Does Groupon Hurt a Restaurant's Ratings?

Categories: Talking Points
troll_gathering.JPG
Does Groupon bring out the trolls?
The selling point of daily deal sites like Groupon and LivingSocial has long been that they bring in new customers and new revenue. Though there's concern that the online-deal market is saturated, deal sites may bring in as much as $1 billion in revenue this year. But is new business all the deals bring in to a given business? As a blog post yesterday on MIT's Techology Review reports, a study from researchers at Boston University and Harvard, deals might bring in new Yelp critics as well.

The three researchers followed 16,000 Groupon deals in 20 cities, tracking how Facebook helped boost sales of the deals. However, as Groupon users registered their experience with a participating business on Yelp, its overall rating went down:
[The researchers'] most controversial finding is that a Groupon deal seems to have an adverse impact on reputation as measured by Yelp ratings. Their analysis shows that while the number of reviews increases significantly due to daily deals, average rating scores from reviewers who mention daily deals are about 10% lower than scores of their peers.
What's the reason for the decrease in positive comments? Is it the fact that daily deals reach new customers outside a business's natural target audience? Are we contemptuous of businesses that offer a discount? Is the Yelp-score dip permanent, or will subsequent coupon-free months restore it to its previous level? Unknown.

What is more important to businesses than a half-point drop in a Yelp rating is a longer-term increase in revenue. If deal sites can offer that, they have nothing to fear.

Follow us on Twitter: @sfoodie, and like us on Facebook.
Follow me at @JonKauffman.

My Voice Nation Help
2 comments
Sort: Newest | Oldest
Orin
Orin

As MrEricSir said, the big element is probably crowds.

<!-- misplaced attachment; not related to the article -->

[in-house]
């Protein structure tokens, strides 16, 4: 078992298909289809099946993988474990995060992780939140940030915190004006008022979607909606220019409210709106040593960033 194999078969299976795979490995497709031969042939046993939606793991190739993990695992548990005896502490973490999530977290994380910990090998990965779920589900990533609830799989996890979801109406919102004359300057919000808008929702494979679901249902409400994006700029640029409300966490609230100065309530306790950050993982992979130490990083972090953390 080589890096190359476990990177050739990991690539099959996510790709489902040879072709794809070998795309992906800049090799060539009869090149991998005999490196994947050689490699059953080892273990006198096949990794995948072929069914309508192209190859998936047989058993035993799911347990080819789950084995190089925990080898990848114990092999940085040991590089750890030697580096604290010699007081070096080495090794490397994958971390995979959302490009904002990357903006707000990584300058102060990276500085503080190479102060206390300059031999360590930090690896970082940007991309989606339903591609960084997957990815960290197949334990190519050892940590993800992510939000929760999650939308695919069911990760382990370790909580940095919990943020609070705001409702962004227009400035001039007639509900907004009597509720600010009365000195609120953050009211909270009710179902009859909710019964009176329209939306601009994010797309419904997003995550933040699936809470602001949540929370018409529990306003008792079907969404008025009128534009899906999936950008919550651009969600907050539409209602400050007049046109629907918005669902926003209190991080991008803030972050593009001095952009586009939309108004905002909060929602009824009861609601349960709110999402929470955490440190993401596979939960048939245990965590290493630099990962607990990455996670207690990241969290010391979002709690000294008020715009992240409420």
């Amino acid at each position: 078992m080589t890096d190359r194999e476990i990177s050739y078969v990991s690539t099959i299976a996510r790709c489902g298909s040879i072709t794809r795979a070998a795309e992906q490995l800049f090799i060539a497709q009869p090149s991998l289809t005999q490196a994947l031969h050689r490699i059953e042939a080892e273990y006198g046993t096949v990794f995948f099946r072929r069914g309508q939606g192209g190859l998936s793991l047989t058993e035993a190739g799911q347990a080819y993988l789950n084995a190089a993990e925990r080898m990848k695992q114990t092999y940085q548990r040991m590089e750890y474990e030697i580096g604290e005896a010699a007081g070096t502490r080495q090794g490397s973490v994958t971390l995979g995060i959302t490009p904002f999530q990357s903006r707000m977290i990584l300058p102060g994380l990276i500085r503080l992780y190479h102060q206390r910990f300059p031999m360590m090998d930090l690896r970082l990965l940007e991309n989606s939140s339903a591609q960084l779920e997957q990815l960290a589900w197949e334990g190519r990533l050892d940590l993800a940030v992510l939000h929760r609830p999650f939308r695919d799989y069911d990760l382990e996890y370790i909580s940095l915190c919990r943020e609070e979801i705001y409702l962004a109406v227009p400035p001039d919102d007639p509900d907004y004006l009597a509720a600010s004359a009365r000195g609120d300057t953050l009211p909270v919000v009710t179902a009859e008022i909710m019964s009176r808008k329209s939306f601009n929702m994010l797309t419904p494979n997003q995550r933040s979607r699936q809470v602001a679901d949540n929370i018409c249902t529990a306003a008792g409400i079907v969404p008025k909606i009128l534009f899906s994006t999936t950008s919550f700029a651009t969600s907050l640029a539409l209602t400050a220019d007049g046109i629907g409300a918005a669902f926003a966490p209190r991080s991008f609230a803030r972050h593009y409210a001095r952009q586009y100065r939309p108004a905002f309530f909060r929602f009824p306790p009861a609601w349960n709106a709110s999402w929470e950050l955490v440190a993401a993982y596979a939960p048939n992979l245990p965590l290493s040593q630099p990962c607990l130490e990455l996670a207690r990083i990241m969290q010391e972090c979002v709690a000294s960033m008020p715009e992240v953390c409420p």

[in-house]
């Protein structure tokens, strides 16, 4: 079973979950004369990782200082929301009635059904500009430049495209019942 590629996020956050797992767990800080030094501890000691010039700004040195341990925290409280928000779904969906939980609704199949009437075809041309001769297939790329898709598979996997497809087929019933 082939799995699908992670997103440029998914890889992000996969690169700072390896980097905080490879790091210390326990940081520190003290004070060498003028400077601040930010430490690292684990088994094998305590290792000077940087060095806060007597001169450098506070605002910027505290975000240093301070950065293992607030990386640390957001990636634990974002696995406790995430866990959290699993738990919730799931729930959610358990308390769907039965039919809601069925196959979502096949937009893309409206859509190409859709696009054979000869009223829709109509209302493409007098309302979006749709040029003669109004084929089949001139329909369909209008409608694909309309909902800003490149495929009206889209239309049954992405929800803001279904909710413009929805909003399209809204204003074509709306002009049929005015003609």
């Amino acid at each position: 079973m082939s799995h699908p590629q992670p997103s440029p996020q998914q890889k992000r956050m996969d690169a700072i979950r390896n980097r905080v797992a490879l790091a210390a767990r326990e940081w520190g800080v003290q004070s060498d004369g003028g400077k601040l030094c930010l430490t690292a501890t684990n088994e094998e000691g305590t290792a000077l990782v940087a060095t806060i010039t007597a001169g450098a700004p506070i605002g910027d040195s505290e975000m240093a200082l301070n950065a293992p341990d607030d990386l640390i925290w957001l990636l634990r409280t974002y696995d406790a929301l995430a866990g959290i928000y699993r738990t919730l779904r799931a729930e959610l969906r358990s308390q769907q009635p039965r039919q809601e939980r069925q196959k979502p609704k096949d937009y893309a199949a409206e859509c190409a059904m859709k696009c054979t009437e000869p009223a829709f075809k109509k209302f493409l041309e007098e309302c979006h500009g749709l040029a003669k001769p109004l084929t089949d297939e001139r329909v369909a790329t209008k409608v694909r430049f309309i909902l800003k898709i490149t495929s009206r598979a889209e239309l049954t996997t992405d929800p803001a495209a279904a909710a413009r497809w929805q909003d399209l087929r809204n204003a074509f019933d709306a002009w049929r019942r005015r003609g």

One of the biggest is a lack of control of crowds.  Some companies are now rather notorious for not working in a manageable cap if you don't ask for it.

The result is a good percentage of restaurants get HUGE tail spikes, i.e. not the initial crowd, but the "oh-my-coupon-is-expiring-I-better-use-it-today" end group.

On a large deal, this end crowd can be beyond a restaurants capacity to handle adequately.  Different services no doubt have slightly different use patterns (we partner merchants with charities for promotional fundraiser sales, and we don't see end spikes nearly as much for some reason).

If you can seat 40 at a time max, and you sell 1,500 coupons, and 25% of those try to arrive in the last week that's 375 people.  If half of those are arrive in the busy hours of your busiest days, that's a problem!It would be interesting to compare those with 100%+ results and those with 80-90% or less results. Like many things in life, the "average" alone isn't that interesting. It's figuring out what happened to individual merchants to get that overall average that is telling. I suspect 1) crowd management and 2) It was their first big "deal" are very common in the below 90% group.  I've heard stories too about deal sites making the issue worse, by claiming lower redemption rates than occur, so the merchants don't realize how big the final wave will be (if you are expecting 80% redemption but get 95%, and have 70% used with 1 week left, you probably weren't preparing for the end wave adequately). I also suspect that 1) leads to 3) fatigue by owner/staff, which compounds the problem as motivation drops right as the crowds get thickest.

MrEricSir
MrEricSir

I suspect that many restaurants get worse while a deal is in play, either because the staff is overworked or the ingredient quality decreases to maintain profitability.

In other words, don't blame the Yelpers. Blame basic math.

Now Trending

From the Vault

 

©2014 SF Weekly, LP, All rights reserved.
Loading...